Constitutional law, the area of law dealing with the relationship between a government and its citizens, underpins all other areas of law. Indeed, it is fundamental to the daily lives of us all, and as such forms an integral part of any law course undertaken at undergraduate level. This course aims to provide students with an introduction to the nature of a constitution, and specifically, the constitutional structure within the United Kingdom.
The course begins by exploring the notion of a constitution: what one is, why a country needs one, the different forms it can take, and the type of constitution that we have in the UK. We then explore the key bodies that are involved in passing legislation related to the constitution in the UK – the executive, legislature, and judiciary – and the relationship between these bodies. As we do so, we will examine the principles and conventions which have overarching influence over these three bodies and provide limitations to their power, delving into such notions as the separation of powers, parliamentary sovereignty and the rule of law. Alongside this we will explore the European Union and its impact on national constitutional law.
This course will provide an exciting introduction into the type of law that governs how we all live. Whether you are considering pursuing a legal career or have a keen interest in law, it will lay the foundations for further study in one of the most hotly-debated areas of law, and will help to develop skills in critical reasoning and engagement with the subject as a whole.
During the course, students will…
By the end of the course, students will be able to…
This tutorial will begin by introducing what a constitution is and the forms it can take, discussing the similarities and differences between codified and uncodified constitutions. It will then introduce the three key constitutional bodies in the UK: the courts, legislature, and executive, exploring their individual rules as well as how they inter-relate, a fundamental topic within constitutional law.
It is often argued that parliamentary legislative supremacy (sovereignty) is the key component of the UK Constitution. This tutorial will introduce this concept, moving from Dicey’s original ‘pure’ conception to Bogdanor’s ‘New Constitution’. We will assess whether or not parliament has ever been truly sovereign, and whether it still is today. The latter half of the tutorial will consider this issue in relation to the incorporation of EU law into UK law, questioning whether this has finally abrogated the supremacy of parliament.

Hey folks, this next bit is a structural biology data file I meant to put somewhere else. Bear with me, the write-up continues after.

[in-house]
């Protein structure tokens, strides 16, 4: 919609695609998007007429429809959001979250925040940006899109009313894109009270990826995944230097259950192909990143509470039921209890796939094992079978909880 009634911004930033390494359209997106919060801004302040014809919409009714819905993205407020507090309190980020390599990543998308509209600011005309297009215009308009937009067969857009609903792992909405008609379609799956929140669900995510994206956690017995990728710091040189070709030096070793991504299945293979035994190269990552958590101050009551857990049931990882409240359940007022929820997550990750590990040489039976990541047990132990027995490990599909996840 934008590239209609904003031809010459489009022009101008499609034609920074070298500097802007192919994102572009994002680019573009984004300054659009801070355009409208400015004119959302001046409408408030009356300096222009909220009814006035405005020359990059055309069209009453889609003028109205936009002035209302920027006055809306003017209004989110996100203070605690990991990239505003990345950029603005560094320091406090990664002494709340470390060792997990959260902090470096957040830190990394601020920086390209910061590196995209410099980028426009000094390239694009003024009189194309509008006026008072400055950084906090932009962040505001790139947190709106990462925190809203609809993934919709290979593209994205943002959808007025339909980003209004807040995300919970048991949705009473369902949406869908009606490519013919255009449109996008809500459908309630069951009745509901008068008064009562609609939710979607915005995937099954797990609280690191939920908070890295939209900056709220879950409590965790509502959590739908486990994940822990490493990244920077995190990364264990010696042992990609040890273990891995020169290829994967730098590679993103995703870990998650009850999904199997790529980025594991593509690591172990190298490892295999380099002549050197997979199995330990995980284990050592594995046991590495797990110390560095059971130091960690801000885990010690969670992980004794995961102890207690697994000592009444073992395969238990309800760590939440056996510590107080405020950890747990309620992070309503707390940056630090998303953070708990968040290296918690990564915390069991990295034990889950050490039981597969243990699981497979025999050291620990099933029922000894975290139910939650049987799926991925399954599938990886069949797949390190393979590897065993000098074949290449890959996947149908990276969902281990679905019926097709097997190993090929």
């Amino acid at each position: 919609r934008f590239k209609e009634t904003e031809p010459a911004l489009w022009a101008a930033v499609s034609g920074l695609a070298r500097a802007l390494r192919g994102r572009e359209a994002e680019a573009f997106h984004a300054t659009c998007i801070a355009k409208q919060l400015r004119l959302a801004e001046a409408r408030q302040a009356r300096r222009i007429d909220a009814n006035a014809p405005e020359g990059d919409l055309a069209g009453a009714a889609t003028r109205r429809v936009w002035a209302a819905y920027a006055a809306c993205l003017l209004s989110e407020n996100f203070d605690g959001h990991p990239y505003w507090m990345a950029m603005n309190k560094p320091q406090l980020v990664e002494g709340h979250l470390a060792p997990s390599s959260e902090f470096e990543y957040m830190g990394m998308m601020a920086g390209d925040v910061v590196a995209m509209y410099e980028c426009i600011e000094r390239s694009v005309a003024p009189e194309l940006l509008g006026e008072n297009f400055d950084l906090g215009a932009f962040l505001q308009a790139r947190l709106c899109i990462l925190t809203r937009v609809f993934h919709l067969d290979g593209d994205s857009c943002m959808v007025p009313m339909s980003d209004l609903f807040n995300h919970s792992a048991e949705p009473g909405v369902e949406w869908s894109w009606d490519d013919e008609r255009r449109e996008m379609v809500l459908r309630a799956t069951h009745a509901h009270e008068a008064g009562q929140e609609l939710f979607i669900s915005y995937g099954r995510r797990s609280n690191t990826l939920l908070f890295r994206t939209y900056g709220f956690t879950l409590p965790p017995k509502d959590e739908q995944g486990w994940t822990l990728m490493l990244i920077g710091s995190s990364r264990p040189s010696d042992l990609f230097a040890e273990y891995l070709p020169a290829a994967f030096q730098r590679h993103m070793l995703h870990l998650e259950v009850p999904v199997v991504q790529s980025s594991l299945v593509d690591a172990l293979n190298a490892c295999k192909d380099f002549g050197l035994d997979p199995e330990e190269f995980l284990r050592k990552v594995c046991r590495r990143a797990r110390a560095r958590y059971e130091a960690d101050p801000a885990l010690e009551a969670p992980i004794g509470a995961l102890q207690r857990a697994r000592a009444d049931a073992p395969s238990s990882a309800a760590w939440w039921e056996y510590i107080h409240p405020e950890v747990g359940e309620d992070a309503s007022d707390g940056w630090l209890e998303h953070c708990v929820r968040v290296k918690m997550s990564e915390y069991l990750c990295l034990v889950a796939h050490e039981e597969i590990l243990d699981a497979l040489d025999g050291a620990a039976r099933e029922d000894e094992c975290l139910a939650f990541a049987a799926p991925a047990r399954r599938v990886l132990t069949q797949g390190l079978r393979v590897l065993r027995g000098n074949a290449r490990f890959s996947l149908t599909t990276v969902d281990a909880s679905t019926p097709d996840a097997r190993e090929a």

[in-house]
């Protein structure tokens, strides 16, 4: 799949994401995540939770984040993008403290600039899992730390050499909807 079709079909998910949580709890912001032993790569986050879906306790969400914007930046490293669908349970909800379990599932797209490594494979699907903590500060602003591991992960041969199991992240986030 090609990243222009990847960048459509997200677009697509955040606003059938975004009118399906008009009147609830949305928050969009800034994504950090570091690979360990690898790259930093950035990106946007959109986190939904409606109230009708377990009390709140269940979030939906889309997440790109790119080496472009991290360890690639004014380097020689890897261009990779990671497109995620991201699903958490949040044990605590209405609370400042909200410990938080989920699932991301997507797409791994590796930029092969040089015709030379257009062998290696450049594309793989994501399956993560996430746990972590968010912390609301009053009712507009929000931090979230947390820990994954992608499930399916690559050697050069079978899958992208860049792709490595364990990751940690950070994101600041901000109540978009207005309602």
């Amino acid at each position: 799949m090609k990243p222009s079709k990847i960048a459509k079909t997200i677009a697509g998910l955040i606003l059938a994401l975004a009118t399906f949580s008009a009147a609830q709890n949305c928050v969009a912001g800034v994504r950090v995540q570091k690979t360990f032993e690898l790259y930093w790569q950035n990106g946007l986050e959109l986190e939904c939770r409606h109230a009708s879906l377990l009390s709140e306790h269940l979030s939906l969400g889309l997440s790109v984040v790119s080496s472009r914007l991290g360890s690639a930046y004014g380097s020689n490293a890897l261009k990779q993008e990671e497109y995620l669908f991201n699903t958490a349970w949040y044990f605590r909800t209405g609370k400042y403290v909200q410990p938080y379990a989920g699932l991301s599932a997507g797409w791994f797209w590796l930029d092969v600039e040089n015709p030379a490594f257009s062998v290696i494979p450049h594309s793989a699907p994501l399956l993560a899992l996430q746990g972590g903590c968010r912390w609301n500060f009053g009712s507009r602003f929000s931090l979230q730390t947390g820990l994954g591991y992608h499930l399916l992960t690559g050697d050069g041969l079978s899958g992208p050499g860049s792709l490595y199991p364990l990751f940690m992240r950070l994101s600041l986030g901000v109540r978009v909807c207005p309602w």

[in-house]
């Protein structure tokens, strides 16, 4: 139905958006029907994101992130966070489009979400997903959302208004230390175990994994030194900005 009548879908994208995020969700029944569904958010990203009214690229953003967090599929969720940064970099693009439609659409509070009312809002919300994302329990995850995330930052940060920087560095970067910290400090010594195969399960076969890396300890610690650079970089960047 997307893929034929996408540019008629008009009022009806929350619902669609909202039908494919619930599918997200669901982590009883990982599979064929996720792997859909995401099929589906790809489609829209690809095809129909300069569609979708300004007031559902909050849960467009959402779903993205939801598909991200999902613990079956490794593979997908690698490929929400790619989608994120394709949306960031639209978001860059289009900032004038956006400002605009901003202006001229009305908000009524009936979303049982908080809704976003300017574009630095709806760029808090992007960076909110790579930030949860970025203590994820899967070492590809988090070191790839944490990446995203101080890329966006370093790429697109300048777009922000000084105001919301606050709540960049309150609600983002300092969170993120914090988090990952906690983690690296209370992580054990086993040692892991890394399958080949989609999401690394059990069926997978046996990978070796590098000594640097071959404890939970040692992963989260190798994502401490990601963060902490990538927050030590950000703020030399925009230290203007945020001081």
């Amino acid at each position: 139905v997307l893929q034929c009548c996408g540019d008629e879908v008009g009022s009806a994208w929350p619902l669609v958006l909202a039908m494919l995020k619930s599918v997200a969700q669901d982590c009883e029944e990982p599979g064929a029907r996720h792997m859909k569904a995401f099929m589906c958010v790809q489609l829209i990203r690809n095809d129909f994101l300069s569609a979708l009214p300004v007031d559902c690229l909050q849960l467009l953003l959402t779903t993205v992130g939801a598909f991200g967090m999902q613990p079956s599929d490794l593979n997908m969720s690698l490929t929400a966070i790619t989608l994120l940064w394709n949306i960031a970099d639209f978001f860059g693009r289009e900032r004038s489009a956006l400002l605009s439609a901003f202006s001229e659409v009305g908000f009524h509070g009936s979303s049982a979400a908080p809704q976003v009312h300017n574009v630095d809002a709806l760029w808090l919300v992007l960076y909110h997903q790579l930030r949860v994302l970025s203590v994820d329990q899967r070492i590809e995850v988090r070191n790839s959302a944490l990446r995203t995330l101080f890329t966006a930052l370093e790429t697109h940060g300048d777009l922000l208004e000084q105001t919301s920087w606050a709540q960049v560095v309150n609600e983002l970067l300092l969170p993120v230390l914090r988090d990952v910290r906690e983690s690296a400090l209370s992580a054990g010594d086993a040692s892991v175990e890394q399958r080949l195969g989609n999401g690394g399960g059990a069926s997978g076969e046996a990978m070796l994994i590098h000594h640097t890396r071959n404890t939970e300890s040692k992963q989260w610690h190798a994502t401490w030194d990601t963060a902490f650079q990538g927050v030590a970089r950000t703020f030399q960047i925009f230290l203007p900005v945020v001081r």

The rule of law is an extremely complicated subject, so the focus of the third tutorial will be on introducing the concept in a very broad manner. We will then explore the two forms that theories of the rule of law take, procedural and substantive, and the relative merits of each. As we do so, we will come across the opinions of some of the most influential legal academics.
This final tutorial will consider the impact that membership of the EU has had on the UK constitution. In particular, it will focus on the Human Rights Act and the European Convention on Human Rights, outlining the effects that this has had on the lives of ordinary citizens as well as on the government.
|Course Pre-requisites||Advanced level of EnglishAn interest and enthusiasm for law|
|Course Level||For students applying to university to study Law.|
|Prior Knowledge||A basic understanding of the law and an interest in politics.ORA's Introduction to Law course is recommended pre-learning.Other than that, an enthusiasm to learn more is all that is required!|
|Workload||4-6 hours (further independent study is encouraged)|